Understanding Robotic Process Automation (RPA) and How to Use It

Understanding Robotic Process Automation (RPA) and How to Use It

Your guide to how RPA works and how it can be implemented.

When we think of robots, we often think of humanoid figures with metal chassis or production lines with machinery and arms that manipulate large metal components. In reality, however, the robots that most commonly affect the world have no physical form — instead, these robots exist as software. Commonly referred to as bots, these software solutions are able to independently run sets of instructions, just as a physical production-line robot would.

As such, robotic process automation (RPA) refers to the use of bots to perform rote tasks and business processes at high volume and speed with fewer errors than a human operator would make. 

These processes and tasks might include automated rapid data entry, minor analysis, call center routing, payroll processing and more. RPA allows for clerical tasks such as those just mentioned to be taken care of in the background, potentially decreasing staff needs and increasing efficiency. 

How does RPA work?

While they have no physical form, the bots that make RPA function complete processes within a network or system much like a human user would. They navigate applications and interface with other programs running in the environment, modifying data sets, executing actions and completing tasks.

For example, let’s say an accounting firm’s human auditing team is struggling with learning all of the new applications used in the industry, losing time to training, stress and errors. An automated audit and assurance solution would help to clear up some of these struggles and free the auditing team up to focus on more in-depth tasks.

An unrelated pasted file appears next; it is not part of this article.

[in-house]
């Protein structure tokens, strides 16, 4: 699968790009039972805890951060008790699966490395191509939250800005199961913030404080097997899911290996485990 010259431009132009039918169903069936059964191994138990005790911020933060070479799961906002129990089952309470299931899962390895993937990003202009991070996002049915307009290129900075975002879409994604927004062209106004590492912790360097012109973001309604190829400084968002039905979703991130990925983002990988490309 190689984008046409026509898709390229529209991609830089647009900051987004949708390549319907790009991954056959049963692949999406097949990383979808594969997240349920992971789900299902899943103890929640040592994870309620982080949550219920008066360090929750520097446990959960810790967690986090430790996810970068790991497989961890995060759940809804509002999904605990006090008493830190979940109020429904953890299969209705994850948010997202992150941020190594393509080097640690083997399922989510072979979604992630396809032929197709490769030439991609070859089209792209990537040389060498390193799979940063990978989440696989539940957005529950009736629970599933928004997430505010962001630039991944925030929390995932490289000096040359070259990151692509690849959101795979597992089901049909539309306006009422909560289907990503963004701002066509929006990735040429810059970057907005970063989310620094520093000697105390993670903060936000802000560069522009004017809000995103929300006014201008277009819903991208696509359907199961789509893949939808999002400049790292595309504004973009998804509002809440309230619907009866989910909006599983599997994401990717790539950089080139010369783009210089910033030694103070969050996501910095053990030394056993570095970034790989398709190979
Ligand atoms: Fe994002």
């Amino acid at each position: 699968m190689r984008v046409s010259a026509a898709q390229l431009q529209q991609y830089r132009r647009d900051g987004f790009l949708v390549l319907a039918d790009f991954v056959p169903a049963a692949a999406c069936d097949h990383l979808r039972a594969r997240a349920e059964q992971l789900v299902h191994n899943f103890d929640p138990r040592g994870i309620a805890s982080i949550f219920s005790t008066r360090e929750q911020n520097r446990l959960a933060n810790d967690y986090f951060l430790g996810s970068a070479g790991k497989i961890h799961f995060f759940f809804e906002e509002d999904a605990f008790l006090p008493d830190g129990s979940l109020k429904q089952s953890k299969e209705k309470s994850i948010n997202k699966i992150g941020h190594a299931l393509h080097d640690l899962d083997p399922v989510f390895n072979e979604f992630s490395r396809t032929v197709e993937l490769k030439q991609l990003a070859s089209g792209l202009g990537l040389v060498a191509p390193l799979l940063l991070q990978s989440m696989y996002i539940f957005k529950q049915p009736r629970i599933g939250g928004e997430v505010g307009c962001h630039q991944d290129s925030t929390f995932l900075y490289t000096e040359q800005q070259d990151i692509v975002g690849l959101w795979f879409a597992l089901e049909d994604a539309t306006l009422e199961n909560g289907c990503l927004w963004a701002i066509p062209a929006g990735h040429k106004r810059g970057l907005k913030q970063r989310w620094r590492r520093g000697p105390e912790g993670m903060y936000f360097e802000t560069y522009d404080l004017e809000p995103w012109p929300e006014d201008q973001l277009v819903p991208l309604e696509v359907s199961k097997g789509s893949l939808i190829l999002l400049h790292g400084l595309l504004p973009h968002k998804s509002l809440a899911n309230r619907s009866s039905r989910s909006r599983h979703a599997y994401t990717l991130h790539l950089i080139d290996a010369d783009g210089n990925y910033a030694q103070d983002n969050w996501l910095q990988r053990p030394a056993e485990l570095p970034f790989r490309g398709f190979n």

Functions performed by RPA

The functions that can be taken care of by RPA are many, and span multiple industries. These functions include:

  • Data scraping, migrating and entry: Some of the easiest tasks to use RPA for include the recording, movement or entry of data. Rules can be built to accomplish these tasks.
  • Customer service: RPA bots can serve as an initial point of contact and route customers to the correct customer service agent, track orders and purchases and provide automated responses to common queries.
  • Invoice and payroll processing: If integrated with financial applications, RPA bots can check and validate invoice details and track payments. Additionally, RPA solutions can use similar rulesets with employee onboarding, time tracking and payroll processing.
  • Compliance and audits: Bots and smart auditing solutions are able to help keep companies compliant by checking adherence to certain standards, such as GDPR, PCI DSS and HIPAA, and then generating an audit report. 
  • IT operations: In the same way that RPA bots can assist with customer service, IT operations can utilize RPA to answer common internal support queries, route tickets to the correct support tier, and even help with low-level security.

However, the above functions represent just a few of the ways RPA can be used. If it can be automated, you’ll probably be able to find an RPA solution for it.

RPA and AI

Both artificial intelligence (AI) and RPA deal with automated processes, but AI is more like an extra layer on top of RPA. AI solutions can actually alter RPA functions once set up to do so, but RPA solutions cannot alter themselves without AI. 

Both still technically need human input, but automation and AI are more about getting robots to follow a pre-defined set of parameters and execute a pre-determined function. AI, on the other hand, is concerned with getting robots to determine their own parameters and functions to execute.